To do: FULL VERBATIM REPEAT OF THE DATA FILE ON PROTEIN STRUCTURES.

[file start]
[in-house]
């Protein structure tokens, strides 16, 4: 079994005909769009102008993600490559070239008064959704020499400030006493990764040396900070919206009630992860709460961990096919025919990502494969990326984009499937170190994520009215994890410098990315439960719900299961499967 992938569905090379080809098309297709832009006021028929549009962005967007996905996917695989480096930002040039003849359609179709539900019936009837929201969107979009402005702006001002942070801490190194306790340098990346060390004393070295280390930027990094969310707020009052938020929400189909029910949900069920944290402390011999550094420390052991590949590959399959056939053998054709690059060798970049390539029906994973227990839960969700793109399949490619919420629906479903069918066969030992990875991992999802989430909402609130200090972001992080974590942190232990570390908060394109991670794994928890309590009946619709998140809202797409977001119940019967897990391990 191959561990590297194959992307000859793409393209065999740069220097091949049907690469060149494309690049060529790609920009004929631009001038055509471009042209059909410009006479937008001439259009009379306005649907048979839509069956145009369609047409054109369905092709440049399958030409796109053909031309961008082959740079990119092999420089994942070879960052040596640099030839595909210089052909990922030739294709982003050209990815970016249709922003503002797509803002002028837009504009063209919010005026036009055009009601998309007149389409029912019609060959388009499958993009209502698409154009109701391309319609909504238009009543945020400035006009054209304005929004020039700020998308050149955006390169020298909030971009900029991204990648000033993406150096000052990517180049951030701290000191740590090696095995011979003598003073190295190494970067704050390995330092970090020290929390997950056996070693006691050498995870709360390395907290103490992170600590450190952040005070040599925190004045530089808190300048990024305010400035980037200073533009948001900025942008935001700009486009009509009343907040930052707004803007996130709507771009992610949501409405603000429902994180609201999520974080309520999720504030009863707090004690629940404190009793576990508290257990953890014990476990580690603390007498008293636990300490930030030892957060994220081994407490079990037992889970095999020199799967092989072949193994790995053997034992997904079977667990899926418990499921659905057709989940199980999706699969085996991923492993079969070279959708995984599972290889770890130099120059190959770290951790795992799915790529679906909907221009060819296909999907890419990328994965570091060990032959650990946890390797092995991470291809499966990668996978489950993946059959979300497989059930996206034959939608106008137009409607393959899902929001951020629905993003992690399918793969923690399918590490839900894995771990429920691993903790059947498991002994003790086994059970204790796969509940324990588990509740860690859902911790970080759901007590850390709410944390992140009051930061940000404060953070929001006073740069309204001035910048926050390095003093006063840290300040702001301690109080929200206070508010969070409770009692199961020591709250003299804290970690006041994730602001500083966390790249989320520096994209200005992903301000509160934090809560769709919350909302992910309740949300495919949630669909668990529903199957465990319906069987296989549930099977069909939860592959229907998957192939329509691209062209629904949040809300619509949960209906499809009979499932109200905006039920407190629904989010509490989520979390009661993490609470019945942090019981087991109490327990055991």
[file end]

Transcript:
[in-house]
């Protein structure tokens, strides 16, 4: 079994005909769009102008993600490559070239008064959704020499400030006493990764040396900070919206009630992860709460961990096919025919990502494969990326984009499937170190994520009215994890410098990315439960719900299961499967 992938569905090379080809098309297709832009006021028929549009962005967007996905996917695989480096930002040039003849359609179709539900019936009837929201969107979009402005702006001002942070801490190194306790340098990346060390004393070295280390930027990094969310707020009052938020929400189909029910949900069920944290402390011999550094420390052991590949590959399959056939053998054709690059060798970049390539029906994973227990839960969700793109399949490619919420629906479903069918066969030992990875991992999802989430909402609130200090972001992080974590942190232990570390908060394109991670794994928890309590009946619709998140809202797409977001119940019967897990391990 191959561990590297194959992307000859793409393209065999740069220097091949049907690469060149494309690049060529790609920009004929631009001038055509471009042209059909410009006479937008001439259009009379306005649907048979839509069956145009369609047409054109369905092709440049399958030409796109053909031309961008082959740079990119092999420089994942070879960052040596640099030839595909210089052909990922030739294709982003050209990815970016249709922003503002797509803002002028837009504009063209919010005026036009055009009601998309007149389409029912019609060959388009499958993009209502698409154009109701391309319609909504238009009543945020400035006009054209304005929004020039700020998308050149955006390169020298909030971009900029991204990648000033993406150096000052990517180049951030701290000191740590090696095995011979003598003073190295190494970067704050390995330092970090020290929390997950056996070693006691050498995870709360390395907290103490992170600590450190952040005070040599925190004045530089808190300048990024305010400035980037200073533009948001900025942008935001700009486009009509009343907040930052707004803007996130709507771009992610949501409405603000429902994180609201999520974080309520999720504030009863707090004690629940404190009793576990508290257990953890014990476990580690603390007498008293636990300490930030030892957060994220081994407490079990037992889970095999020199799967092989072949193994790995053997034992997904079977667990899926418990499921659905057709989940199980999706699969085996991923492993079969070279959708995984599972290889770890130099120059190959770290951790795992799915790529679906909907221009060819296909999907890419990328994965570091060990032959650990946890390797092995991470291809499966990668996978489950993946059959979300497989059930996206034959939608106008137009409607393959899902929001951020629905993003992690399918793969923690399918590490839900894995771990429920691993903790059947498991002994003790086994059970204790796969509940324990588990509740860690859902911790970080759901007590850390709410944390992140009051930061940000404060953070929001006073740069309204001035910048926050390095003093006063840290300040702001301690109080929200206070508010969070409770009692199961020591709250003299804290970690006041994730602001500083966390790249989320520096994209200005992903301000509160934090809560769709919350909302992910309740949300495919949630669909668990529903199957465990319906069987296989549930099977069909939860592959229907998957192939329509691209062209629904949040809300619509949960209906499809009979499932109200905006039920407190629904989010509490989520979390009661993490609470019945942090019981087991109490327990055991």